National Negro League museum, Kansas City, Missouri.
Paying tribute to one of the most influential African-American leaders in history, the museum is named after A. Philip Randolph, an African American freedom fighter who redefined American labor, American democracy, and American society, during a time when it was unsafe and unpopular. Randolph demanded African-Americans be fully and equally included in American society.
This place is dope. Named one of 15 museums across the country named a finalist for the National Medal for Museum Service Award given by the Institute for Museum and Library Services, it tells the stories and histories, arts and cultures of people of African descent.
Situated in downtown Cincinnati, the museum reveals stories of freedom’s heroes, from the era of the Underground Railroad to contemporary times.
Ft. Lauderdale, FL
A 60,000-square-foot public library archiving books on Black history and culture, and books written by Black authors, it is a state-of-the-art facility for research, life-long learning, community gatherings, cultural events and technology training. You can also hold events there.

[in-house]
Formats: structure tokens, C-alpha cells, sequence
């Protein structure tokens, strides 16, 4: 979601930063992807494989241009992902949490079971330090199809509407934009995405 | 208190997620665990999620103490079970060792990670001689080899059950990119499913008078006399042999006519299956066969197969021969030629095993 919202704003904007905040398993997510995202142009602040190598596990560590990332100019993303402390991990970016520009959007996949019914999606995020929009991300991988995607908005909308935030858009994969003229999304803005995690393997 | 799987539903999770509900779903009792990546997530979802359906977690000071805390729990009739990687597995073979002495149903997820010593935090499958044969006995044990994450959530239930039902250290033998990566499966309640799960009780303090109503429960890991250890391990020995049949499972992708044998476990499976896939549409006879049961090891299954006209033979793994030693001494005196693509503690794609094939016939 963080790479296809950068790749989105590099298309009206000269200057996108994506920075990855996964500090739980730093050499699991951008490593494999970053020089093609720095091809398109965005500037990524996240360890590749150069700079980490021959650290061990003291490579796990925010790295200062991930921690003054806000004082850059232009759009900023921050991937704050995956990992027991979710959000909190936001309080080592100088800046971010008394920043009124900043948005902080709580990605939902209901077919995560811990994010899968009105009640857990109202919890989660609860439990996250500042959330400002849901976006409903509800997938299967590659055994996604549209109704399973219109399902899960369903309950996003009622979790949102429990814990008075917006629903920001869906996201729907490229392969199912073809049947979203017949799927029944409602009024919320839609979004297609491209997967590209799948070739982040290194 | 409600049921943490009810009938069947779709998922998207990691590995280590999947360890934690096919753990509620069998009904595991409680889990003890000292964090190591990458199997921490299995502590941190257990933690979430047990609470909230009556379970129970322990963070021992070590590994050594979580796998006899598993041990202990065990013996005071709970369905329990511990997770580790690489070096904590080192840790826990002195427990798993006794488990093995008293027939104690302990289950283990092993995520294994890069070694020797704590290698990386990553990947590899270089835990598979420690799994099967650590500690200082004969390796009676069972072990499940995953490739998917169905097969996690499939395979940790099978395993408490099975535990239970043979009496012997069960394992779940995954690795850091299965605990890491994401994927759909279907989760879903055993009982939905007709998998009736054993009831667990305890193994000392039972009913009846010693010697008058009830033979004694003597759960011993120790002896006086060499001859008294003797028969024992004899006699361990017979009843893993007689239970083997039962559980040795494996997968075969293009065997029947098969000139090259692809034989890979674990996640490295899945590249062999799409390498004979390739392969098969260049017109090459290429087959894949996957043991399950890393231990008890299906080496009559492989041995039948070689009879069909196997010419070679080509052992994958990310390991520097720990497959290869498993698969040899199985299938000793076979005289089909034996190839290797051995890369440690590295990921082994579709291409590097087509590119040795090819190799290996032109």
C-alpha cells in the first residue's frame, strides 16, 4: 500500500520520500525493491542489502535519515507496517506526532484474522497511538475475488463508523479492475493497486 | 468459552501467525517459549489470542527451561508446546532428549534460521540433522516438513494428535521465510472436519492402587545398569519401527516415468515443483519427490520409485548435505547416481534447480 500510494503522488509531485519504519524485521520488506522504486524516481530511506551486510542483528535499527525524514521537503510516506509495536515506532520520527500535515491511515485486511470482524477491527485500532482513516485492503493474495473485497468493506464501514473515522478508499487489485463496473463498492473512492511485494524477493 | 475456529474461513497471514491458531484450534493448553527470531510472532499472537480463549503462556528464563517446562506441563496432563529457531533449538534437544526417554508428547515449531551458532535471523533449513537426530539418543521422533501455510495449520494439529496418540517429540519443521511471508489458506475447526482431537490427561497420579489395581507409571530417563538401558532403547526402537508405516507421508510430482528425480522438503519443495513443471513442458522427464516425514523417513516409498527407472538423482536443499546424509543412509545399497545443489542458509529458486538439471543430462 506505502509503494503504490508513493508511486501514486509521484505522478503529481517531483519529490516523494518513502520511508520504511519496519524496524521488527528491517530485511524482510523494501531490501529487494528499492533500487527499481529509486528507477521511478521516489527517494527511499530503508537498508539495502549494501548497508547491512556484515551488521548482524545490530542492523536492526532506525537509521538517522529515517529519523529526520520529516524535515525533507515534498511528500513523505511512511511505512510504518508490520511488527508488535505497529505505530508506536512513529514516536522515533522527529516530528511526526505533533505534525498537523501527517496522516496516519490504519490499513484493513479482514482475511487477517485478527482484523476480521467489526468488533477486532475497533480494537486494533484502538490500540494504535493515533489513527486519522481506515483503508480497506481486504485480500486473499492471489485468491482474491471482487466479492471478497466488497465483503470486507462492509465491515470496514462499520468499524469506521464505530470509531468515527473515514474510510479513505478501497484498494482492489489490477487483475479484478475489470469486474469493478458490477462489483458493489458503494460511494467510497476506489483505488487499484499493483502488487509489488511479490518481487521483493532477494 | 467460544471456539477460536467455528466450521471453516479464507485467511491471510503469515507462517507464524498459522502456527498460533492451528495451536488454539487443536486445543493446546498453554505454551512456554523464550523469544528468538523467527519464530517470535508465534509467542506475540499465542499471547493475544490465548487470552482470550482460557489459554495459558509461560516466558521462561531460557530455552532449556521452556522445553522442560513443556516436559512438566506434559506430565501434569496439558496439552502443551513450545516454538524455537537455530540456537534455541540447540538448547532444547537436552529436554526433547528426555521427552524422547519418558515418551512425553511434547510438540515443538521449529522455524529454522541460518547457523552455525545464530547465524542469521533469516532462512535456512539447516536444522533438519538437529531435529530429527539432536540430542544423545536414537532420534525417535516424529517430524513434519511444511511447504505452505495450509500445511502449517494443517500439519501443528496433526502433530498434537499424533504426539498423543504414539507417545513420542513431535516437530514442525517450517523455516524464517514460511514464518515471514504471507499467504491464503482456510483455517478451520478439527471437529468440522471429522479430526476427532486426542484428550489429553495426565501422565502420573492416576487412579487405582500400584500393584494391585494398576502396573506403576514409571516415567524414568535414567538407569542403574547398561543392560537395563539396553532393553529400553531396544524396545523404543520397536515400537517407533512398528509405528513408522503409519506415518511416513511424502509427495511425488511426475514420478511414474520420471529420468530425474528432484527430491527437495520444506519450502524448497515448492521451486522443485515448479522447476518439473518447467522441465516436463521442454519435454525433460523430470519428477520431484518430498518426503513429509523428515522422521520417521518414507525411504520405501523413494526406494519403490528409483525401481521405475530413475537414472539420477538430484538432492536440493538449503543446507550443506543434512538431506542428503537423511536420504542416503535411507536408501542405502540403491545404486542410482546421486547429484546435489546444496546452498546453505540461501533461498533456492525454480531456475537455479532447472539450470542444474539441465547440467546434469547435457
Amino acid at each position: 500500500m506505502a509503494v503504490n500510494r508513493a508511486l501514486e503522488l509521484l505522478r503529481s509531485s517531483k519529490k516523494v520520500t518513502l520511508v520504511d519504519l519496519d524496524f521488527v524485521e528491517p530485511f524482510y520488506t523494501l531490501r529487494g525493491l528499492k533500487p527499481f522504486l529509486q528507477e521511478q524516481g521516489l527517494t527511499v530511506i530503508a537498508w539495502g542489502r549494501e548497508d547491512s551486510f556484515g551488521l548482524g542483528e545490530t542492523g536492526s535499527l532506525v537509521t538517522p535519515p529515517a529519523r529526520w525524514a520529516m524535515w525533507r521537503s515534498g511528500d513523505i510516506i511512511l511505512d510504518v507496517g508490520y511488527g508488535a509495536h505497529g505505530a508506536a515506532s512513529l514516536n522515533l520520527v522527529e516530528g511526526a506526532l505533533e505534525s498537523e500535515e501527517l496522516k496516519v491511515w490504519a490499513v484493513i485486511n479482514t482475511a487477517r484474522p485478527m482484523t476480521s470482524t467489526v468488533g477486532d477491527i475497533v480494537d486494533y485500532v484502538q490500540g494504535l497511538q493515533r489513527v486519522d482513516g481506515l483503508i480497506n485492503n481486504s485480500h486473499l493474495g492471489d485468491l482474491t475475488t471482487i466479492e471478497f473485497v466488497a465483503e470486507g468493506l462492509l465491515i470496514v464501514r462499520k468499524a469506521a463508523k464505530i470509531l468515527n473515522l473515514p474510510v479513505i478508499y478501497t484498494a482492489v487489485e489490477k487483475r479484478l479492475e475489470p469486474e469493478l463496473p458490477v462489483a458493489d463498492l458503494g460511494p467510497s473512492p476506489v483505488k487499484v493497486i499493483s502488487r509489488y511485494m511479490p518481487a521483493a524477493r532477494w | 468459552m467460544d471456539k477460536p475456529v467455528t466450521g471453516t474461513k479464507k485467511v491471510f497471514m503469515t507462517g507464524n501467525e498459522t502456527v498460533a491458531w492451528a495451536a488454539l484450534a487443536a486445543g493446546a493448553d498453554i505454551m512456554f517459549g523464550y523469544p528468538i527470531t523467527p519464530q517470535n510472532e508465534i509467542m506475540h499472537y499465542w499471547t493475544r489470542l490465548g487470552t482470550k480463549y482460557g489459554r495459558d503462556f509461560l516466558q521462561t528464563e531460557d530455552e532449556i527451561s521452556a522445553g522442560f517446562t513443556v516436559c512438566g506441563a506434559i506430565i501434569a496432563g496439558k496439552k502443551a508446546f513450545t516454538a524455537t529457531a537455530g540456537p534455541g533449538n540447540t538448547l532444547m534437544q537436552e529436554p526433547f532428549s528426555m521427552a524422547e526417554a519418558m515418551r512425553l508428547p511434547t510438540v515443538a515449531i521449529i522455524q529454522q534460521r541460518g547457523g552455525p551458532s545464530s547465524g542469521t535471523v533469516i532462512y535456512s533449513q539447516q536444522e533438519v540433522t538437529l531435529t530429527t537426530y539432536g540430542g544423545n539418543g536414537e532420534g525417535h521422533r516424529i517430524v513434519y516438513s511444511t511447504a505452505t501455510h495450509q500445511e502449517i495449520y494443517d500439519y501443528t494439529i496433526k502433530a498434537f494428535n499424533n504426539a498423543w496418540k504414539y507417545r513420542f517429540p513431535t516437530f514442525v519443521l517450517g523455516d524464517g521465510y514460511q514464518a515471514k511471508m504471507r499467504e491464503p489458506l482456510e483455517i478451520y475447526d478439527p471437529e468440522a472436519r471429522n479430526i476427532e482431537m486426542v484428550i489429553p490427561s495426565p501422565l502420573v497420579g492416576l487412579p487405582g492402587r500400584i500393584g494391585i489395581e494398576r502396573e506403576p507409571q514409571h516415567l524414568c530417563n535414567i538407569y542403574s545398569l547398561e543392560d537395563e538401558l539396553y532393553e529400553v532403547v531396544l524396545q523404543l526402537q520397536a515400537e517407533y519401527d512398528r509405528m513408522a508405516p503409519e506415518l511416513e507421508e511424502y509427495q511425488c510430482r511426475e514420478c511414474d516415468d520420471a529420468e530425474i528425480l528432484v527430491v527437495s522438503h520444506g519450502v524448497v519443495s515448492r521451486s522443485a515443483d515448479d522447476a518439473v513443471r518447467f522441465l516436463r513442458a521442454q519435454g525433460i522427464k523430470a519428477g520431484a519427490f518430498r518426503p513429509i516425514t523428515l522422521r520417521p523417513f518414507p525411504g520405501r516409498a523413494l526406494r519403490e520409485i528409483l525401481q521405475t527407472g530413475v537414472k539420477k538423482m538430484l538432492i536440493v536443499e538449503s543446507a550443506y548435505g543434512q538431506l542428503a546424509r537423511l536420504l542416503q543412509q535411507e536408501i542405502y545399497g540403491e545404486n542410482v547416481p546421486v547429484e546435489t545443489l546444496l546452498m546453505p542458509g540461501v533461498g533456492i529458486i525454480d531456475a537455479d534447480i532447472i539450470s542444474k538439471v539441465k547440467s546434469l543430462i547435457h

A mainstay that celebrates and explores the heritage of the unique American musical art form of the blues, it offers a native and local narrative how the Blues evolved into the central musical genre and culture in the US.
24. Jim Crow Museum
Big Rapids, MI
Collecting objects of intolerance to teach tolerance and promote social justice, it archives. However, the focus is to exhibit and preserve objects and collections related to racial segregation, anti-black caricatures, civil rights, and African American achievement.
Located in Detroit’s midtown area, the museum holds the world’s largest permanent exhibit on African-American culture. Moved three times as it outgrew its facilities, it holds over 35,000 artifacts. In 2005, civil rights icon Rosa Parks lied in repose in the Wright Museum’s rotunda. The museum said 700,000 paid their respects.